- The Washington Times - Friday, September 7, 2001

I'm an unadulterated fan of homeownership and will always hop on the bandwagon for people who slice up a piece of the American Dream to become part owners of this country through real estate.

There are some downsides although they are outweighed by the advantages, in my opinion to owning your own home. To be fair, however, I'm listing them here, so that potential homeowners can conduct a true pro/con comparison as they try to decide whether to buy a house or continue renting.

I do want to point out that 51 weeks out of the year, this column will be a cheerleading section for homeownership. But for today, here are the "Five Reasons I Love to Hate Homeownership."

1. Owning it means fixing it. As a renter, if the water heater flooded my apartment, I simply slogged through the ankle-deep water, picked up the phone and vented my frustration on the landlord. Mr. Repairman would show up in a matter of hours with a new water heater in tow, while Mr. Fix-it-man would wet-vac my apartment clean.

Now when there are major household breakdowns, it's up to me, Mr. Homeowner, to sweat out the mishaps, drive to the hardware store, interrogate the orange-aproned clerk about which elbow joint is the right one for the job, install the water heater/air conditioner/appliance, and worst of all pay for it with my hard-earned plastic.

2. The tax man keeps on comin'. Even though real estate taxes are deductible from my overall income, the way I look at deductions is you have to spend the money to get the deduction. Call me cheap, but I'd rather hold on to my money in the first place, thank you very much.

Nevertheless, homeownership means a bigger tax bill. When you make your monthly payment, it is based on PITI, or principal, interest, taxes and insurance. The taxes can be quite hefty thousands of dollars a year. And that's something I didn't have to pay when I was renting. In addition, just to get into the house costs me more taxes and when I refinance, it costs even more with transfer, recordation and various other taxes from the state and county.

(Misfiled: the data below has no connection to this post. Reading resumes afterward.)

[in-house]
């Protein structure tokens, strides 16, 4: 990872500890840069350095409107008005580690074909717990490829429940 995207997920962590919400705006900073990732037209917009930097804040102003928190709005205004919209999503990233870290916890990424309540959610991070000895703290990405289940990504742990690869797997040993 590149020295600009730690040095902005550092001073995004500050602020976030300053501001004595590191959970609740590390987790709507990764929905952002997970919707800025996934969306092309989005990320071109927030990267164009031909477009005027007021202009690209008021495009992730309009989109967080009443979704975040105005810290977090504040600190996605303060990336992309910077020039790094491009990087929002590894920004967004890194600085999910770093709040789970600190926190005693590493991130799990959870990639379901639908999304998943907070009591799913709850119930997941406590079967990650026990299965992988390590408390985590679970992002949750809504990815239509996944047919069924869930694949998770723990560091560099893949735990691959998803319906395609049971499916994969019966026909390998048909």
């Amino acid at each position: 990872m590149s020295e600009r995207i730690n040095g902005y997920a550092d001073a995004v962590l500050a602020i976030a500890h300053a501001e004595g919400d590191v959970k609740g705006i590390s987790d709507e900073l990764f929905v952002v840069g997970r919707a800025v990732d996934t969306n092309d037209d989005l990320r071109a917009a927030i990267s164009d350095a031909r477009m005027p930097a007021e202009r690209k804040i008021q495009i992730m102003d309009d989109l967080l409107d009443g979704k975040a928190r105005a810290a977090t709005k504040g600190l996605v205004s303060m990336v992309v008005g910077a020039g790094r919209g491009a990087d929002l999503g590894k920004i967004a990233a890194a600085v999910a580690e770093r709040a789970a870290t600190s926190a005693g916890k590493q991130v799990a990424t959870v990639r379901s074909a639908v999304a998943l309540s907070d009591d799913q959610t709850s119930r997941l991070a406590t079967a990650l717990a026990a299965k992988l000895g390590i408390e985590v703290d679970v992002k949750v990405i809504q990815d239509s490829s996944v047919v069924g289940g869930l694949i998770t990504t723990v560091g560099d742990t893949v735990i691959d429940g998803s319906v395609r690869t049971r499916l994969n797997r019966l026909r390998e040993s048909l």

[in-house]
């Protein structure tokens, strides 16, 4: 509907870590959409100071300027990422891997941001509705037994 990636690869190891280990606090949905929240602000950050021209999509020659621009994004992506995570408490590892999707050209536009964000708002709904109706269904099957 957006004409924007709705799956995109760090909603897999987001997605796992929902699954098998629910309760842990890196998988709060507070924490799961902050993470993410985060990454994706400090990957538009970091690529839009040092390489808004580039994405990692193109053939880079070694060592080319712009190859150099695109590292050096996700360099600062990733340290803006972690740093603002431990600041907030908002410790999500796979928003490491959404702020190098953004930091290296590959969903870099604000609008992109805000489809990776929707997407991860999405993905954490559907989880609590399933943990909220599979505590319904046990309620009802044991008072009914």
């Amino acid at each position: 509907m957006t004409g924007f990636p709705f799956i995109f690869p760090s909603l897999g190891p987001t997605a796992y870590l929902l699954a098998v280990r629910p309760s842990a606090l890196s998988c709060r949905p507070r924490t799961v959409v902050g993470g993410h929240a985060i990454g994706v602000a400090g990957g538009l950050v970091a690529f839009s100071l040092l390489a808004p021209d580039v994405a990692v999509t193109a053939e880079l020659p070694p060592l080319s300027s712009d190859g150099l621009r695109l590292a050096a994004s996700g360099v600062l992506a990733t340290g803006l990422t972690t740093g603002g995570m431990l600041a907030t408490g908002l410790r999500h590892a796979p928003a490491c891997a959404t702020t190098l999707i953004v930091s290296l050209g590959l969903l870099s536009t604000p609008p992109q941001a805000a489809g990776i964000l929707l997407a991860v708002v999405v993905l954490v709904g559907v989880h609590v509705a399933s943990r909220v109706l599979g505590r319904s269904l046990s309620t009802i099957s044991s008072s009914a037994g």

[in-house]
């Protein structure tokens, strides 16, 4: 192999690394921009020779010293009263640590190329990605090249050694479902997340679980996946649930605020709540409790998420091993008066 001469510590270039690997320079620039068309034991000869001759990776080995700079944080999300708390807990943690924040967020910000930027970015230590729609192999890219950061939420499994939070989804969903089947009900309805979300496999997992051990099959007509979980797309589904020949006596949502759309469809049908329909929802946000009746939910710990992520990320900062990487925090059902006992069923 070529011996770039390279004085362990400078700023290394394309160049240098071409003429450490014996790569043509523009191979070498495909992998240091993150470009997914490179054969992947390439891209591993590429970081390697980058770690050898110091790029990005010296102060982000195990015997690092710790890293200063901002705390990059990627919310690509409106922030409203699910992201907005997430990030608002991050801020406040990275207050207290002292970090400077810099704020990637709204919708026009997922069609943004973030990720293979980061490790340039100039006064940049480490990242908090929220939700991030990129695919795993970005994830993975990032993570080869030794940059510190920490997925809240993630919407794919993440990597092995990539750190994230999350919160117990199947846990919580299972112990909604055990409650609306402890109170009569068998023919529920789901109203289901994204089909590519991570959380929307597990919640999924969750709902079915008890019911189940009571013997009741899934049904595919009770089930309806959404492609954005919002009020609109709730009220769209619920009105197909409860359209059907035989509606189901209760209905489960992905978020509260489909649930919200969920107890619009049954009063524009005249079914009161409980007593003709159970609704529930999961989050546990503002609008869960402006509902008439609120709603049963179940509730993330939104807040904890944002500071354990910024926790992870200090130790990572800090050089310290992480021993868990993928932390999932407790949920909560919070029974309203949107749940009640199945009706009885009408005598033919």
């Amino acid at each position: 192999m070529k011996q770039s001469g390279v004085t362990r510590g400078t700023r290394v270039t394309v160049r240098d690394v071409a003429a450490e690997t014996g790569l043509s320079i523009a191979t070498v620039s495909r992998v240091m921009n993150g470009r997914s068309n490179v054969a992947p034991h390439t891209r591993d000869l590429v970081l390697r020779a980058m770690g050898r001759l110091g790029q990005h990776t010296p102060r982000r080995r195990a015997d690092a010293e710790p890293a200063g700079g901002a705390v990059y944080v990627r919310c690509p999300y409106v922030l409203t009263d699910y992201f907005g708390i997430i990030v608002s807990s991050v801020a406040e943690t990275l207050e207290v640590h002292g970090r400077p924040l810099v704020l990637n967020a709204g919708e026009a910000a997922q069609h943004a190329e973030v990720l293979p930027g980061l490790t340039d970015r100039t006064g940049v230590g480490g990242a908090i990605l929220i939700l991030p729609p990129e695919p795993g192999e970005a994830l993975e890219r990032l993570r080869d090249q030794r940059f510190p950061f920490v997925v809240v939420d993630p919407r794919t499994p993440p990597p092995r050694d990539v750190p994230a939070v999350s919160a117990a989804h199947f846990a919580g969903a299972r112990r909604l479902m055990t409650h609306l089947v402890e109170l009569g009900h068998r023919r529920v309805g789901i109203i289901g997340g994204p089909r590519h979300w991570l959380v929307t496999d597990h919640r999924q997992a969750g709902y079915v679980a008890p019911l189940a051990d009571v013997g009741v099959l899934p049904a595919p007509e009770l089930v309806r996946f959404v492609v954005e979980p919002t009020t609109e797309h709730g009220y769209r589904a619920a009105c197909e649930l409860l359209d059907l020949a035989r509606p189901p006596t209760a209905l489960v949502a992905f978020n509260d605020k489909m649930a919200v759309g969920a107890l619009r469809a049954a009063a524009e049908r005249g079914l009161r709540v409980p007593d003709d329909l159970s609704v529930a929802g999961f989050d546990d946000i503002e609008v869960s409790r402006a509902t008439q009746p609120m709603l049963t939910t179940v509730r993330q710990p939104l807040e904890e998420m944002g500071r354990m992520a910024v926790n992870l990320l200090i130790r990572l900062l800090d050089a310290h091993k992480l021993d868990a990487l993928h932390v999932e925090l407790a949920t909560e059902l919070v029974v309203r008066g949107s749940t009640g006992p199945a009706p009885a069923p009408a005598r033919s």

3. Golden handcuffs are tight. As a homeowner, I have a vested interest in my neighborhood. This means I can't just cut my losses and run when something bad goes down in the development.

A year after buying my first condo, I came home from work one evening to find yellow police tape around the whole parking lot. I couldn't drive my car in, nor would the authorities allow me to enter my building. There had been a shooting in the parking lot between a drug dealer and a competitor or angered user.

I wanted to move my family from there as quickly as possible but this was not to happen. We owned. We couldn't just pack up and move, with only a security deposit to lose. We had put more than $5,000 into the purchase of this dwelling and the market had since dropped, so we stayed.

Now, I understand, that with a more active Neighborhood Watch program and an activist condo owners association in place, that community is pretty much crime-free.

4. Risk of market drop. The above example shows another situation that sends shivers down my spine the fear of the market dropping and all my investment in this house going down the drain. (But have you noticed, renters never think about how much money they're losing every year through rental payments…. Oops, I temporarily reverted to cheerleader mode.)

If you buy a stock low, you obviously want it to sell high. The same is true with real estate. But when a house drops in price, it usually takes awhile for it to return to the higher value. It's a long-term investment, and that's something homeowners must be comfortable with riding out the lows.

5. Miscellaneous fears. Bad neighbors, survey problems, acts of God, moles in the yard, dry rot, wet rot, termites, carpenter ants, lead-based paint, burst pipes, planes falling from the sky, eminent domain. If you have a vested interest in a piece of real estate, you can work yourself into a lather by worrying about all sorts of miscellaneous things that can happen to your little castle. But I have found it just comes with the territory.

There, I did it. Naysayers can now be quieted in their complaints that I never say anything bad about homeownership (but I had to think really hard to compile this list). Next week, I'll be back on track with why homeownership should be a must in the wealth-building plans of your financial life.

M. Anthony Carr has written about real estate for the past 12 years. Send questions or comments by e-mail (manthonycarr@erols.com).

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